I can’t remember the exact dates here, but many of the exhibits within the cathedral were from the 12th and 13th centuries. It is notable for it’s place in Roman and Spanish history, and the view from within the cathedral courtyard was incredible. The bell tower was a different story—not sure what compelled me to climb that, but by the time I got to the second, larger bell, the passage had narrowed and the steps steepened, and I was hanging on with everything I had hanging free. There was the chance to go up even higher, but one look at how narrow and steep that ascent was, and I was easily convinced it was a bad idea. Halfway down, the bells went off to sound out the hour, and I very nearly came down the fast way.
From Lleida, the road rose up to Llanos de las Menorcas, and beyond, the passage between Montes de la Retuerta de Pina and Montes de Pin de Farlete. For the most part, all I could see in either direction were wheat crops, sprawling away to the horizon—accompanied at all times by the dark shadows of mountain ranges to the north. On numerous occasions, the crumbling remains of abandoned fincas, homesteads, churches and castles rolled by, and I found myself constantly pondering whether or not to pull to the side of the road, to fire off a number of photographs, especially as the arrival of magic hour kicked off rich earthy hues in the stone of the ruins.
I found myself with little choice but to press on. Zaragoza was going to be a prize stop. The sun was already nearing the horizon and I was still a long way away. Yet, still I couldn’t resist the urge to stop a few times. One included a truck stop, with roadside vendor in an adobe shed, complete with pit toilets, an intriguing aroma and a swarm of half-crazed flies. On the opposite side of the road and a little up the soft slope of a hill, a long shed stood drunkenly on its foundations, and I couldn’t help but pop off several (dozen) shots.
As Zaragoza neared, the harsh, denuded slopes of Montes de Alfajarín marched ever closer to the highway. Eventually, I couldn’t contain myself any more and I pulled in to a service station, with an abandoned van pointing down the road towards a small castle, possibly an outer watch tower, sitting atop one of the peaks at the outer west of the city. By the time I actually reached Zaragoza, there was so little light left it wasn’t worth stopping. I told myself “next time” (because the interview in Barcelona had gone so well).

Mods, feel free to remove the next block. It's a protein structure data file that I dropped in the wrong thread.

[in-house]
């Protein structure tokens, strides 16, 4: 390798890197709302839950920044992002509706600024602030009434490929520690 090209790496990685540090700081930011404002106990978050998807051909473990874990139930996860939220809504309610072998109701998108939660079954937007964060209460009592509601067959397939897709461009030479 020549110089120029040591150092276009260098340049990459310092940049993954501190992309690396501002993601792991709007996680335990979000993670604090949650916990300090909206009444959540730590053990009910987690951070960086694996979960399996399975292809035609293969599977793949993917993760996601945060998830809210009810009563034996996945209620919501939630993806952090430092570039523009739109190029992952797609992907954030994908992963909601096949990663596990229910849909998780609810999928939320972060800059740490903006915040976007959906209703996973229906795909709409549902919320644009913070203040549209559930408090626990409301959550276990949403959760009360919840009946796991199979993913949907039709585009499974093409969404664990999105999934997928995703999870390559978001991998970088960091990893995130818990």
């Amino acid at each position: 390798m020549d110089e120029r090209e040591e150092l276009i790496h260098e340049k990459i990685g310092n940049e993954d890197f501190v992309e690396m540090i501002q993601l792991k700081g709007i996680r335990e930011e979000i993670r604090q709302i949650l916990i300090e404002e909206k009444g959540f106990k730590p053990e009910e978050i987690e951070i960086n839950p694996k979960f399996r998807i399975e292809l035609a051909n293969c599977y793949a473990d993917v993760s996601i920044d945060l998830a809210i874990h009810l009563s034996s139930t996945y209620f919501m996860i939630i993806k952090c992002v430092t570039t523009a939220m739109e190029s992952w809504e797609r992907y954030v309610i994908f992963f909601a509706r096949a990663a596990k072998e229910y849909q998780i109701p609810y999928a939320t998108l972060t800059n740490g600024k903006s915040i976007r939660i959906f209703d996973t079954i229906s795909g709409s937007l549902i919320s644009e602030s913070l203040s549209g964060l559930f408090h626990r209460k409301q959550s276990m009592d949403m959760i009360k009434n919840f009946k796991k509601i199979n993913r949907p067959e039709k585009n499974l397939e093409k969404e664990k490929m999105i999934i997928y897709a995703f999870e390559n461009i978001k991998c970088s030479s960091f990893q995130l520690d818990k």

As I drove out the south-west corner of the city, through the industrial estate, and at a place where stopping to get a photo was impossible, I looked to the east to see some of the strangely coloured hills I’d spied from the train previously. Rising above them was a giant orange moon, sitting against the refraction band that truly separates day from night. Looking at it, I knew I could wait a thousand nights more and I wouldn’t see this again, yet I couldn’t stop to shoot it. The best I could do was to stop at a truck parking areas a few kilometres down the road, and shoot the moon rising between the wind turbines.
Here I was leaving Zaragoza, the halfway mark between Barcelona and Madrid, after sunset on the second day of the journey. It resulted in me not arriving in Madrid until after midnight, which was just as well, as it enabled me to have a gentler introduction to the manic driving of Madrileños. Had there been more daylight hours, I probably would’ve arrived even later, because no matter how much further I knew I had to travel, I couldn’t help saying to myself “Wow! Look at THAT!”